Thirty years after Tejano music legend Selena Quintanilla performed in Fort Worth, the Fort Worth Hispanic Chamber of Commerce, the city of Fort Worth and Main Street America are partnering on an event called “Bidi Bidi Back to the Park” headlined by the Selena Forever Tribute Band.

The May 6 concert is the first in a series of events at Marine Park titled “Sonidos Del Summer.” 

Ivan Gutierrez, Main Street project manager for the Fort Worth Hispanic Chamber of Commerce said that placemaking, or reviving the cultural activities in a specific area, is one of the main goals of the series.

“Everything used to happen there [at Marine Park],” he said. “There’s been presidential campaigns that have stopped there. It’s a major focal point in the Northside, but it had been forgotten … and I think that’s kind of where the project was trying to fill the gap. What can we do to bring it back to life, to make it something that the community feels welcome?” 

If you go

What: Bidi Bidi Back to the Park
Time: 5 – 10 p.m.
Date: May 6  
Location: Marine Park
                303 NW 20th St.
                Fort Worth, TX 76164

Creating an accessible series of events with dancing, music and food trucks that the whole family could attend and enjoy was key, Gutierrez said.

“Not everyone can afford to feed a family of four or five from a food truck, so we’re leaving it accessible for families to bring … their water, Cokes, sandwiches, snacks and whatever they need to enjoy the night without having to break the bank,” he said.

Husband and wife Esteban Rojas and Carymel Rodríguez are the cofounders and two members of the Selena Forever Tribute band that will headline the May 6 event.

“I’ve loved her music since I was a kid and I’ve been singing her music since then,” Rodríguez said.

“We feel really proud to be playing at the same place Selena played 30 years ago and to help revitalize the park,” Rojas added.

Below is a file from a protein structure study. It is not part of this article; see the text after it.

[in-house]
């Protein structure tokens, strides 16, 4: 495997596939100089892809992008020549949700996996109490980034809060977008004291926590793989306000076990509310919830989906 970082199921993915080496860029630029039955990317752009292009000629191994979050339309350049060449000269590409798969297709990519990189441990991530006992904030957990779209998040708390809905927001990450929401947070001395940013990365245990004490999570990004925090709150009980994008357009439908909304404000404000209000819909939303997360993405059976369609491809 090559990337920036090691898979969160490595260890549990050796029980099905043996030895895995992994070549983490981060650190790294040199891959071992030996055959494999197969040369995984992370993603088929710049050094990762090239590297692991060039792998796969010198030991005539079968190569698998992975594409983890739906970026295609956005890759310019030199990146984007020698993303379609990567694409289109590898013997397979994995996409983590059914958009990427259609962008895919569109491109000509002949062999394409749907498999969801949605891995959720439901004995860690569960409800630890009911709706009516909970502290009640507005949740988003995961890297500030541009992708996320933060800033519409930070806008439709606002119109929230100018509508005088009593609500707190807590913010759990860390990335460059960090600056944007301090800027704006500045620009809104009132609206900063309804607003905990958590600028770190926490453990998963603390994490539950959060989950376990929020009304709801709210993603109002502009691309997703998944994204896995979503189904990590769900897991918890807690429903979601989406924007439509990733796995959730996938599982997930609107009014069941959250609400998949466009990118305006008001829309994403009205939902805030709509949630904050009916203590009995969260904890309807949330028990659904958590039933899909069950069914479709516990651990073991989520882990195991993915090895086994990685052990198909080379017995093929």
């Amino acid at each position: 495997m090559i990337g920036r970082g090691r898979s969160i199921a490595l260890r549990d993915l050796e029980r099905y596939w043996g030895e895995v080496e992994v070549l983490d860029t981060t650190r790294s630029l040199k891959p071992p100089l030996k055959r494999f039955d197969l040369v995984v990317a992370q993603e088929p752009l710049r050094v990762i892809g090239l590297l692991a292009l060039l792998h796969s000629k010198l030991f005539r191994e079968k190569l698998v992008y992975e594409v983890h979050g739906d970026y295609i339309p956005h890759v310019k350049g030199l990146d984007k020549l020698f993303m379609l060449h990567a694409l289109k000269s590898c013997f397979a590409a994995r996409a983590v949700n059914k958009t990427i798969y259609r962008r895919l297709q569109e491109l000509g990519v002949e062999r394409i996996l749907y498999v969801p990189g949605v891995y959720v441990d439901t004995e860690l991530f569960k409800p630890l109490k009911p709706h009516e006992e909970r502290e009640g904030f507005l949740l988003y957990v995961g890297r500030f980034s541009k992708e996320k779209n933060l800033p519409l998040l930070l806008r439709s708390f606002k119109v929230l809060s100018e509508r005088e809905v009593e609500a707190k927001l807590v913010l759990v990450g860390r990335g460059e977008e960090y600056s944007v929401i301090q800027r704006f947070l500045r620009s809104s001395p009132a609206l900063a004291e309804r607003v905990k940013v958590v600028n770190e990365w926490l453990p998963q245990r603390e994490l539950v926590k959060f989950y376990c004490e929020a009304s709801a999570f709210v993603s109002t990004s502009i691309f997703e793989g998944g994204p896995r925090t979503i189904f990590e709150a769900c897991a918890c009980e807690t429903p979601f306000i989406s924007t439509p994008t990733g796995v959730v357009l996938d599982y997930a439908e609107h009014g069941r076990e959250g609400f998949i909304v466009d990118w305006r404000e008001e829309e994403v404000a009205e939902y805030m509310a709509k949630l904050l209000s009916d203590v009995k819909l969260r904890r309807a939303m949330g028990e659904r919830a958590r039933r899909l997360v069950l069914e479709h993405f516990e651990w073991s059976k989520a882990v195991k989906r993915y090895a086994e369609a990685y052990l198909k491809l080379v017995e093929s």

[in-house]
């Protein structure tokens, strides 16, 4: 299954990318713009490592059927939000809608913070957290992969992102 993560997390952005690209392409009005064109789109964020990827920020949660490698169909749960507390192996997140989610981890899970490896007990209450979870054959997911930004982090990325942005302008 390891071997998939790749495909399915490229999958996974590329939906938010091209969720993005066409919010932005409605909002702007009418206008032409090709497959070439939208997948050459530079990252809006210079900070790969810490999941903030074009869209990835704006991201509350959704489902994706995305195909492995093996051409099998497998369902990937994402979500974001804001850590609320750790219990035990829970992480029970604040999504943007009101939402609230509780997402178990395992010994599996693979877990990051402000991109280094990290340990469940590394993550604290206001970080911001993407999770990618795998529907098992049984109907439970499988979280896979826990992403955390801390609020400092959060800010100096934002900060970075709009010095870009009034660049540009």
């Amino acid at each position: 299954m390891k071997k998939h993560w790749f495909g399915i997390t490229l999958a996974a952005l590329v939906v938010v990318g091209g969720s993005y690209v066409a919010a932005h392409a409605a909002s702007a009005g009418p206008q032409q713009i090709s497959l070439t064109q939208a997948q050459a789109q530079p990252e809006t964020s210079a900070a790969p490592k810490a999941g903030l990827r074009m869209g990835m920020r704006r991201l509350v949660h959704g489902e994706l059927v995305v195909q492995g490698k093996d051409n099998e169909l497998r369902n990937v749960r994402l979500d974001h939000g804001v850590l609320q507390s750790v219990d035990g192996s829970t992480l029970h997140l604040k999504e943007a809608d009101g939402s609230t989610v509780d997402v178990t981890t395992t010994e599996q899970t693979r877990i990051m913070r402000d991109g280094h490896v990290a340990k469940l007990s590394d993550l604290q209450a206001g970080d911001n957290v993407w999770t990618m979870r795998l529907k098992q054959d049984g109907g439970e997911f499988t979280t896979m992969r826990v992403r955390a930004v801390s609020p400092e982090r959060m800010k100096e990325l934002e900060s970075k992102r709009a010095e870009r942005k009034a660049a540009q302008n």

Their group will play two 45-minute sets highlighting both the artist’s major hits as well as some of her lesser played songs. 

Dancers from Ballet Folklorico de Fort Worth, Inc. will also perform at the Sonidos Del Summer event, presenting traditional dances from different regions in Mexico. 

The group has roughly 80 performances a year at venues ranging from the Fort Worth Stock Show and Rodeo to the Kimbell Art Museum, and they are excited to take part in the event at Marine Park, Artistic Director Carmen Garcia said. 

“Our mission is preserving the legacy of our ancestors through culture and dance,” she said. “It creates that pride, and I think sharing it with the community is important not only in learning about our culture, but having an appreciation for other cultures as well.”

‘It’s contagious if you get a group of people together having a good time’

Appreciating other cultures, and learning how to work together, is at the core of the performance that will be staged by the students from Artes de la Rosa’s Artes Academy, called “Streets of Selena.” 

The play takes place in Lake Jackson, where the singer was born, days after she was killed and shows disparate groups of teens coming together to put together a tribute for their late hometown hero. 

Artes’ resident playwright teaching artist and the production’s director, Rob Bosquez, said he welcomes the opportunity for his students to perform at the event and to give the community the chance to come together to celebrate something positive.

“I think it’s important for the community to gather, to celebrate, to enjoy each other’s company,” he said. “It’s contagious if you get a group of people together having a good time, it just kind of spreads through the neighborhood.”

As the series continues throughout the summer, he hopes that positive momentum will continue to build. 

“Once you know someone, then it’s easy to befriend them or at least understand them, and I think that’s a big step (toward) everyone being there for each other and getting along as a community.” 

Marcheta Fornoff covers the arts for the Fort Worth Report. Contact her at or on Twitter. At the Fort Worth Report, news decisions are made independently of our board members and financial supporters. Read more about our editorial independence policy here.

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Marcheta FornoffArts & Culture Editor

For just over seven years Marcheta Fornoff performed the high wire act of producing a live morning news program on Minnesota Public Radio. She led a small, but nimble team to cover everything from politics...